Head of Retail & Consumer | Head of Risk Advisory
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The Government has launched a consultation on proposed strengthening of the Environment Agency’s (EA) powers to issue monetary penalties by increasing both the level and scope of such penalties.
The consultation follows an Environment Agency Assessment in 2022 which concluded that the performance of England’s nine water and sewerage companies fell to the lowest level since reporting began in 2011. This prompted the Government to agree an EA proposal that their powers to impose civil penalties should increase dramatically from £250,000 to £250 million. The Government is specifically seeking views to help decide on the extent of the increase to the Variable Monetary Penalties (VMPs) cap and whether VMPs should be also available for breaches of the Environmental Permitting (England and Wales) Regulations 2016 (EPR).
Following the consultation, the Government propose amending the Environmental Civil Sanctions (England) Order 2010 and the EPR with the aim that the reformed penalties will reduce pollution and increase protection of the environment.
Whilst these changes are primarily prompted by the increase in pollution incidents by water companies, in practice the impact will be much wider reaching making it easier for the EA to impose significant civil penalties for environmental breaches across all industries.
There are currently a range of civil sanctions available to the EA including restoration notices and enforcement undertakings, (which are the most used sanctions), and Fixed and Variable Monetary Penalties amongst others. The proposed changes relate specifically to the use of VMPs which are currently capped at £250,000 for individual breaches.
As VMPs are a civil penalty they are a quicker enforcement option and can be used as an alternative to criminal prosecutions. However, under the civil procedure, companies only have a very short timeframe to respond to allegations and there are also far less requirements upon the EA to set out their case in detail or provide disclosure as is the case in criminal proceedings.
In essence, all that is required of the EA is to serve a notice of intent once they are satisfied that the company has committed the offence. The recipient has an opportunity to make representations in writing within 28 days after which a penalty can be imposed (after the EA has of course given due consideration to any representations).
Appeals against the notice are to the First-tier Tribunal of the General Regulatory Chamber. The grounds for appeal include errors of fact and/or law and that the amount of the penalty is unreasonable. Whether or not the penalty is unreasonable is likely to be considered against the backdrop of the trend of increased fines in EA prosecutions.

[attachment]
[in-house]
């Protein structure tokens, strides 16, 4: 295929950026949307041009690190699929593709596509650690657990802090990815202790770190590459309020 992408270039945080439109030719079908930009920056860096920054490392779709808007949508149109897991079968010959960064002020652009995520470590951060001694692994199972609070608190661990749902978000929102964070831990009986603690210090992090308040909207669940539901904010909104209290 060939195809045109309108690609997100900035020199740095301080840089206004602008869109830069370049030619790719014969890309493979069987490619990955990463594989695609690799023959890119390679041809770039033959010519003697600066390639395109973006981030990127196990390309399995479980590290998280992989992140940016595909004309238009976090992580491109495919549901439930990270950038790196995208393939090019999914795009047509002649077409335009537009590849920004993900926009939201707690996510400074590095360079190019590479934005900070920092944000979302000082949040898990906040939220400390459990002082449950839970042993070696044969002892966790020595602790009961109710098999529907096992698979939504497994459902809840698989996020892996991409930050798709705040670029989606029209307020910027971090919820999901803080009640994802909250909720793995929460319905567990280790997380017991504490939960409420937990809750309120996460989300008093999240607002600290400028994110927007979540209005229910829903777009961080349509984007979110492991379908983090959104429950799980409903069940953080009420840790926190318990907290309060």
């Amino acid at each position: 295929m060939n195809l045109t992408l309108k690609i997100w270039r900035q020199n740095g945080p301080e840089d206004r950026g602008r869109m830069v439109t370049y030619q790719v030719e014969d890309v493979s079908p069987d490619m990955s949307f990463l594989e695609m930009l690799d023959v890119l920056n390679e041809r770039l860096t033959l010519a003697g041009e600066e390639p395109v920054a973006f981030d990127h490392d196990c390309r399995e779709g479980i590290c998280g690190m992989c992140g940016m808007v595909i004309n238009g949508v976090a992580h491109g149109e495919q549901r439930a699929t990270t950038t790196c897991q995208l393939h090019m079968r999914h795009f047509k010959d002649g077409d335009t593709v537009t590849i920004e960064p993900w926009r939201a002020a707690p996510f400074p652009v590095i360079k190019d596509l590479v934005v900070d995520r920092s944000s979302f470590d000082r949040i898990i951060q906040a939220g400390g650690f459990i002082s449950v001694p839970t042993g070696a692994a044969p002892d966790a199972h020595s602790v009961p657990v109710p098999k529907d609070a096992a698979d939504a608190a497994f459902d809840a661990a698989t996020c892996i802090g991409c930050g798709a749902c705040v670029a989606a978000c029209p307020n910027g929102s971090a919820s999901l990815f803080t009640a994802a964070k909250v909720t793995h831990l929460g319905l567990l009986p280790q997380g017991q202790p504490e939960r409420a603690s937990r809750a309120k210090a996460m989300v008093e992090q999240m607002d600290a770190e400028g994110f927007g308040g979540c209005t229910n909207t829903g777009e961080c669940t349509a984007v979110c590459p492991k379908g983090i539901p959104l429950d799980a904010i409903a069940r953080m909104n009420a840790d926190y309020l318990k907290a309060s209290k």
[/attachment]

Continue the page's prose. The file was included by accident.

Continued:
The consultation invites views on raising the VMP cap to £25m, £250m or removing the cap entirely and making all penalties unlimited.
Any of these increases may cause concern for duty holders given the civil process has far less rigorous procedural and evidential requirements for the EA to meet before a fine can be imposed than the criminal process which is also independently overseen by a judge. It is a lot easier for the EA to arrive at a position where a penalty is imposed. Civil penalties are also payable to the EA directly unlike court fines which go to the Treasury – cynics might consider this will increase the likelihood of enforcement action by the EA. In light of this, our view is that any such increases should be accompanied by a more rigorous procedure for findings of breach alongside more opportunities for appeal. However, there are no suggestions for this in the consultation.
The Environmental Permitting Regulations 2016 (EPR) address waste management and pollution prevention together with the permitting of activities. These largely apply to businesses involved in the waste and water sector but also apply to manufacturing, power generation, radioactive substances, mining, flood risk activities and pig and poultry farming.
Currently, breaches of the EPR can be dealt with as a criminal offence by way of warning, formal caution or prosecution, or by civil sanction in the form of an enforcement undertaking. There are no monetary civil penalties available for such breaches in the majority of cases.
The consultation invites views on increasing the scope of civil penalties so that the EA can issue VMPs for breaches of the EPR.
This is likely to lead to increased civil penalties in this area, which is a cause for concern for companies due to the limited opportunities to respond and appeal as outlined in relation to the VMP cap increase (see above).
No one would argue that those who damage the environment should not be held to account. The current mechanism to do so for serious offences is to bring criminal proceedings. The marked increase in the level of fines that we have witnessed, including noticeably £135m in 2021 imposed on Southern Water, indicates that the judiciary has responded to the risks posed by environmental offences.
However, the civil process has the advantage for the EA that it requires a lot less evidence gathering, is quicker and the proceeds of fines go to their bank account not the governments. Duty holders will be concerned that this is a rough and ready form of justice that does not afford them the same due process and procedural protection as the criminal system.
If you would like to share your views on the proposed changes you can provide input via the Department for Environment Food & Rural Affairs' Consultation Hub.
Any responses need to be submitted before the consultation closes on 15 May 2023.